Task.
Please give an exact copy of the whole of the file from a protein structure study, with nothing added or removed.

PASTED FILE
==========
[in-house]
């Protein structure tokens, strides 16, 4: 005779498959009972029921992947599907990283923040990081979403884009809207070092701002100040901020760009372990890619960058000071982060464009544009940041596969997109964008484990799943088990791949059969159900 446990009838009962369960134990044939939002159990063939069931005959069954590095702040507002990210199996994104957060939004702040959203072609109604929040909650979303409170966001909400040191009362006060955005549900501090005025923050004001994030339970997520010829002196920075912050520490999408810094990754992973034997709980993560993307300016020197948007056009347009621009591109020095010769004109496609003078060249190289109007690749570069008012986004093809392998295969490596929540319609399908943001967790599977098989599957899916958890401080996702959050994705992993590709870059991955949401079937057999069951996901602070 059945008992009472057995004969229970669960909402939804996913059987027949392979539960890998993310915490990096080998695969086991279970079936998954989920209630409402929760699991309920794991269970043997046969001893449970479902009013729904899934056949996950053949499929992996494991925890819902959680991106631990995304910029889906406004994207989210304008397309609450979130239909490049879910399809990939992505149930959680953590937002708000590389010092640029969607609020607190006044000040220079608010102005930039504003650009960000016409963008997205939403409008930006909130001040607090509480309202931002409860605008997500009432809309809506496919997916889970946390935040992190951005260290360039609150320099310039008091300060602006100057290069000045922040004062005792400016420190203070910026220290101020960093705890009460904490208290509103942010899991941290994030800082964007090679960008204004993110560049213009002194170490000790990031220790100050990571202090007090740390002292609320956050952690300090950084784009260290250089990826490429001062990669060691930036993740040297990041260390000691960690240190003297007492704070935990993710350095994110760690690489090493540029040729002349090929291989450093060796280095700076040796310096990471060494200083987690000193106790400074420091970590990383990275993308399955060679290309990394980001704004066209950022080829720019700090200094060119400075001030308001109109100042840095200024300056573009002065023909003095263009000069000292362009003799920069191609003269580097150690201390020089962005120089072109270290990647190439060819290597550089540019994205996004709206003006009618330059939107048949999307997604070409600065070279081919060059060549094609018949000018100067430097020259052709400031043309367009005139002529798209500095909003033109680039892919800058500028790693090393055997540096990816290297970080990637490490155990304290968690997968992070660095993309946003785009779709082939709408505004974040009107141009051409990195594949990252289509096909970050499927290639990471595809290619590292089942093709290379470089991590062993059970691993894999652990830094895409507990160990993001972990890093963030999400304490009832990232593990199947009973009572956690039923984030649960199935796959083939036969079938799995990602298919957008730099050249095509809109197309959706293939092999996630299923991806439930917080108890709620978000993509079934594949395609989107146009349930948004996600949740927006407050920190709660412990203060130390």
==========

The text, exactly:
[in-house]
């Protein structure tokens, strides 16, 4: 005779498959009972029921992947599907990283923040990081979403884009809207070092701002100040901020760009372990890619960058000071982060464009544009940041596969997109964008484990799943088990791949059969159900 446990009838009962369960134990044939939002159990063939069931005959069954590095702040507002990210199996994104957060939004702040959203072609109604929040909650979303409170966001909400040191009362006060955005549900501090005025923050004001994030339970997520010829002196920075912050520490999408810094990754992973034997709980993560993307300016020197948007056009347009621009591109020095010769004109496609003078060249190289109007690749570069008012986004093809392998295969490596929540319609399908943001967790599977098989599957899916958890401080996702959050994705992993590709870059991955949401079937057999069951996901602070 059945008992009472057995004969229970669960909402939804996913059987027949392979539960890998993310915490990096080998695969086991279970079936998954989920209630409402929760699991309920794991269970043997046969001893449970479902009013729904899934056949996950053949499929992996494991925890819902959680991106631990995304910029889906406004994207989210304008397309609450979130239909490049879910399809990939992505149930959680953590937002708000590389010092640029969607609020607190006044000040220079608010102005930039504003650009960000016409963008997205939403409008930006909130001040607090509480309202931002409860605008997500009432809309809506496919997916889970946390935040992190951005260290360039609150320099310039008091300060602006100057290069000045922040004062005792400016420190203070910026220290101020960093705890009460904490208290509103942010899991941290994030800082964007090679960008204004993110560049213009002194170490000790990031220790100050990571202090007090740390002292609320956050952690300090950084784009260290250089990826490429001062990669060691930036993740040297990041260390000691960690240190003297007492704070935990993710350095994110760690690489090493540029040729002349090929291989450093060796280095700076040796310096990471060494200083987690000193106790400074420091970590990383990275993308399955060679290309990394980001704004066209950022080829720019700090200094060119400075001030308001109109100042840095200024300056573009002065023909003095263009000069000292362009003799920069191609003269580097150690201390020089962005120089072109270290990647190439060819290597550089540019994205996004709206003006009618330059939107048949999307997604070409600065070279081919060059060549094609018949000018100067430097020259052709400031043309367009005139002529798209500095909003033109680039892919800058500028790693090393055997540096990816290297970080990637490490155990304290968690997968992070660095993309946003785009779709082939709408505004974040009107141009051409990195594949990252289509096909970050499927290639990471595809290619590292089942093709290379470089991590062993059970691993894999652990830094895409507990160990993001972990890093963030999400304490009832990232593990199947009973009572956690039923984030649960199935796959083939036969079938799995990602298919957008730099050249095509809109197309959706293939092999996630299923991806439930917080108890709620978000993509079934594949395609989107146009349930948004996600949740927006407050920190709660412990203060130390």